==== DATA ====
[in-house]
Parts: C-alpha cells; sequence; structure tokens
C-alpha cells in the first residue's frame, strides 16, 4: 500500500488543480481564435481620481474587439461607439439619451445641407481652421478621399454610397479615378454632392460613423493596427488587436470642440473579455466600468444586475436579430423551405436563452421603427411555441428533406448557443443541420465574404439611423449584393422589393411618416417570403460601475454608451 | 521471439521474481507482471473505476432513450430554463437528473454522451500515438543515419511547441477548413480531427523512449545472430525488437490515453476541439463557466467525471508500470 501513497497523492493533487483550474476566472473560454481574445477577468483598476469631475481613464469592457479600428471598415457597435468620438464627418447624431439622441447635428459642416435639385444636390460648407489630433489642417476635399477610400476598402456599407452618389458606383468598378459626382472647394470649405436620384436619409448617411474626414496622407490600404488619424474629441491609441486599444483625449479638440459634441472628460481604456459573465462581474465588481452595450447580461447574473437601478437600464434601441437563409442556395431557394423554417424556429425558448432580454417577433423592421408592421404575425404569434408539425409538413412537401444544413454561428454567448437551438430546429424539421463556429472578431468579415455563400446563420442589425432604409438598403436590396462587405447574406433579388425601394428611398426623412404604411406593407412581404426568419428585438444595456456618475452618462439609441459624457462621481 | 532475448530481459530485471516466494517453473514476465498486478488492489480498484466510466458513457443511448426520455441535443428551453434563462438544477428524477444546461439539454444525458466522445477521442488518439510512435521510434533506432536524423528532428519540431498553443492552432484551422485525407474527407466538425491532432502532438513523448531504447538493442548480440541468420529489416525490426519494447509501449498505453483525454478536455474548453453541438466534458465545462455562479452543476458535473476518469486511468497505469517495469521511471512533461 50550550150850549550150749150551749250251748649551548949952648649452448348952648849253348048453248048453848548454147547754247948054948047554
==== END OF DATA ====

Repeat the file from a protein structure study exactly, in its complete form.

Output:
[in-house]
Parts: C-alpha cells; sequence; structure tokens
C-alpha cells in the first residue's frame, strides 16, 4: 500500500488543480481564435481620481474587439461607439439619451445641407481652421478621399454610397479615378454632392460613423493596427488587436470642440473579455466600468444586475436579430423551405436563452421603427411555441428533406448557443443541420465574404439611423449584393422589393411618416417570403460601475454608451 | 521471439521474481507482471473505476432513450430554463437528473454522451500515438543515419511547441477548413480531427523512449545472430525488437490515453476541439463557466467525471508500470 501513497497523492493533487483550474476566472473560454481574445477577468483598476469631475481613464469592457479600428471598415457597435468620438464627418447624431439622441447635428459642416435639385444636390460648407489630433489642417476635399477610400476598402456599407452618389458606383468598378459626382472647394470649405436620384436619409448617411474626414496622407490600404488619424474629441491609441486599444483625449479638440459634441472628460481604456459573465462581474465588481452595450447580461447574473437601478437600464434601441437563409442556395431557394423554417424556429425558448432580454417577433423592421408592421404575425404569434408539425409538413412537401444544413454561428454567448437551438430546429424539421463556429472578431468579415455563400446563420442589425432604409438598403436590396462587405447574406433579388425601394428611398426623412404604411406593407412581404426568419428585438444595456456618475452618462439609441459624457462621481 | 532475448530481459530485471516466494517453473514476465498486478488492489480498484466510466458513457443511448426520455441535443428551453434563462438544477428524477444546461439539454444525458466522445477521442488518439510512435521510434533506432536524423528532428519540431498553443492552432484551422485525407474527407466538425491532432502532438513523448531504447538493442548480440541468420529489416525490426519494447509501449498505453483525454478536455474548453453541438466534458465545462455562479452543476458535473476518469486511468497505469517495469521511471512533461 50550550150850549550150749150551749250251748649551548949952648649452448348952648849253348048453248048453848548454147547754247948054948047554